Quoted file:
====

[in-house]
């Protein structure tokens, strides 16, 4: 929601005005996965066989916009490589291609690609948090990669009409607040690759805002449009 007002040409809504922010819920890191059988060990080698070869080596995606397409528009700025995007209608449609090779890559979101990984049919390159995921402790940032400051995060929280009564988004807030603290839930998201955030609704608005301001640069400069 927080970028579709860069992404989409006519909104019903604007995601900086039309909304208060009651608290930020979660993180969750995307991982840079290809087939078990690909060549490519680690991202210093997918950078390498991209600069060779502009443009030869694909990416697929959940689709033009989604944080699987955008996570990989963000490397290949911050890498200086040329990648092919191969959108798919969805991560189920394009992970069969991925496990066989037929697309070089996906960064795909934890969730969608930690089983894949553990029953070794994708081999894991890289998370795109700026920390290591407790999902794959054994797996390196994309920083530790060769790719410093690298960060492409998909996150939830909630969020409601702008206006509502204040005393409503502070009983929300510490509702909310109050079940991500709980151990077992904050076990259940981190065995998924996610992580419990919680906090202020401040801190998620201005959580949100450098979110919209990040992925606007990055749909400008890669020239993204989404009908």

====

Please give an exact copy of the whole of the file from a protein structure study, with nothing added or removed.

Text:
[in-house]
């Protein structure tokens, strides 16, 4: 929601005005996965066989916009490589291609690609948090990669009409607040690759805002449009 007002040409809504922010819920890191059988060990080698070869080596995606397409528009700025995007209608449609090779890559979101990984049919390159995921402790940032400051995060929280009564988004807030603290839930998201955030609704608005301001640069400069 927080970028579709860069992404989409006519909104019903604007995601900086039309909304208060009651608290930020979660993180969750995307991982840079290809087939078990690909060549490519680690991202210093997918950078390498991209600069060779502009443009030869694909990416697929959940689709033009989604944080699987955008996570990989963000490397290949911050890498200086040329990648092919191969959108798919969805991560189920394009992970069969991925496990066989037929697309070089996906960064795909934890969730969608930690089983894949553990029953070794994708081999894991890289998370795109700026920390290591407790999902794959054994797996390196994309920083530790060769790719410093690298960060492409998909996150939830909630969020409601702008206006509502204040005393409503502070009983929300510490509702909310109050079940991500709980151990077992904050076990259940981190065995998924996610992580419990919680906090202020401040801190998620201005959580949100450098979110919209990040992925606007990055749909400008890669020239993204989404009908």